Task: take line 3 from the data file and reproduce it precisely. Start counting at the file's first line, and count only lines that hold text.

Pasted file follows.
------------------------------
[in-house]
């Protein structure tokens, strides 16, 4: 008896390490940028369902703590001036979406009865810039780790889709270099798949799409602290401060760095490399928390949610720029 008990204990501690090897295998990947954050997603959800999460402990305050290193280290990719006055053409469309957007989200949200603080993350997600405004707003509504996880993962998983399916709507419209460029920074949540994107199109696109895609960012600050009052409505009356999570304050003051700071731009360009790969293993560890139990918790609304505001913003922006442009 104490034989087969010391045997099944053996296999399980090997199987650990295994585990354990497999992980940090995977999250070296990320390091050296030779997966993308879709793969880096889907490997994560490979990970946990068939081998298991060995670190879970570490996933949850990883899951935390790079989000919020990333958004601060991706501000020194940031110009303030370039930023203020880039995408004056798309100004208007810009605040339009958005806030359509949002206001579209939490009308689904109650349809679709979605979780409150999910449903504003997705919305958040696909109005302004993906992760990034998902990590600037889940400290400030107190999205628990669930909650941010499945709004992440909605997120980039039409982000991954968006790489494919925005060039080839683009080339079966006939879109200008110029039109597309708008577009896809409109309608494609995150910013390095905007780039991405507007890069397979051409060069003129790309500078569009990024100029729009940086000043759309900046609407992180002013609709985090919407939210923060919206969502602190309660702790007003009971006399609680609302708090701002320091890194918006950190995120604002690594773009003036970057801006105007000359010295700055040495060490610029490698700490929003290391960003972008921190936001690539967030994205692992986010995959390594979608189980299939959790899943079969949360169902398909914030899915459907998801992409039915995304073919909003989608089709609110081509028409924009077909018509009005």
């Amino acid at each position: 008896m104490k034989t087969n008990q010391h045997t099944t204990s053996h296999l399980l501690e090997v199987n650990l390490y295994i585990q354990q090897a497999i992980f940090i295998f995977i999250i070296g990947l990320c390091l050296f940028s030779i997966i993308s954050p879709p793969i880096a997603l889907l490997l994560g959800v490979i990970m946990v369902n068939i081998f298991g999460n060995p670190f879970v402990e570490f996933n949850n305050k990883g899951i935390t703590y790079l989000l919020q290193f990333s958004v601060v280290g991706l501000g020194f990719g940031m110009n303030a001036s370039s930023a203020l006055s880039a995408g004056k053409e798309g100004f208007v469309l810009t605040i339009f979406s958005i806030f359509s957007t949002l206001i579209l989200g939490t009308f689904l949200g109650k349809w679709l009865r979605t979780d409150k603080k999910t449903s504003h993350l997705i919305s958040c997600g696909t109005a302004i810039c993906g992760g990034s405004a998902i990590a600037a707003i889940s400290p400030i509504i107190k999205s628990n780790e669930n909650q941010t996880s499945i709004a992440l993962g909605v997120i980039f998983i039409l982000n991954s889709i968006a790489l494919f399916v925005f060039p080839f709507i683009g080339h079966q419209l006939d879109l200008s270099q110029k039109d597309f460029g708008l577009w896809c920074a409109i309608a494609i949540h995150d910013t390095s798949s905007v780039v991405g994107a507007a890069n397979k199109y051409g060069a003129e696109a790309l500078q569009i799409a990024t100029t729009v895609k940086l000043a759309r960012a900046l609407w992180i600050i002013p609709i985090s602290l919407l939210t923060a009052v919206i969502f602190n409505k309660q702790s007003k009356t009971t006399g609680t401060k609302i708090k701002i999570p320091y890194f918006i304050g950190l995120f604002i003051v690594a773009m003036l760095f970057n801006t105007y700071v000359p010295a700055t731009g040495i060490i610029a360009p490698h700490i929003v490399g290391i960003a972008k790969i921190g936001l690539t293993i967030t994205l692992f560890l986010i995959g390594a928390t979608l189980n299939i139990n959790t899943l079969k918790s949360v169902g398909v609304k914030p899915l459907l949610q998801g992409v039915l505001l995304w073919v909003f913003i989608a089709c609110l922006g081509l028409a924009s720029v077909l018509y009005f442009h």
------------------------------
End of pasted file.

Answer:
């Amino acid at each position: 008896m104490k034989t087969n008990q010391h045997t099944t204990s053996h296999l399980l501690e090997v199987n650990l390490y295994i585990q354990q090897a497999i992980f940090i295998f995977i999250i070296g990947l990320c390091l050296f940028s030779i997966i993308s954050p879709p793969i880096a997603l889907l490997l994560g959800v490979i990970m946990v369902n068939i081998f298991g999460n060995p670190f879970v402990e570490f996933n949850n305050k990883g899951i935390t703590y790079l989000l919020q290193f990333s958004v601060v280290g991706l501000g020194f990719g940031m110009n303030a001036s370039s930023a203020l006055s880039a995408g004056k053409e798309g100004f208007v469309l810009t605040i339009f979406s958005i806030f359509s957007t949002l206001i579209l989200g939490t009308f689904l949200g109650k349809w679709l009865r979605t979780d409150k603080k999910t449903s504003h993350l997705i919305s958040c997600g696909t109005a302004i810039c993906g992760g990034s405004a998902i990590a600037a707003i889940s400290p400030i509504i107190k999205s628990n780790e669930n909650q941010t996880s499945i709004a992440l993962g909605v997120i980039f998983i039409l982000n991954s889709i968006a790489l494919f399916v925005f060039p080839f709507i683009g080339h079966q419209l006939d879109l200008s270099q110029k039109d597309f460029g708008l577009w896809c920074a409109i309608a494609i949540h995150d910013t390095s798949s905007v780039v991405g994107a507007a890069n397979k199109y051409g060069a003129e696109a790309l500078q569009i799409a990024t100029t729009v895609k940086l000043a759309r960012a900046l609407w992180i600050i002013p609709i985090s602290l919407l939210t923060a009052v919206i969502f602190n409505k309660q702790s007003k009356t009971t006399g609680t401060k609302i708090k701002i999570p320091y890194f918006i304050g950190l995120f604002i003051v690594a773009m003036l760095f970057n801006t105007y700071v000359p010295a700055t731009g040495i060490i610029a360009p490698h700490i929003v490399g290391i960003a972008k790969i921190g936001l690539t293993i967030t994205l692992f560890l986010i995959g390594a928390t979608l189980n299939i139990n959790t899943l079969k918790s949360v169902g398909v609304k914030p899915l459907l949610q998801g992409v039915l505001l995304w073919v909003f913003i989608a089709c609110l922006g081509l028409a924009s720029v077909l018509y009005f442009h």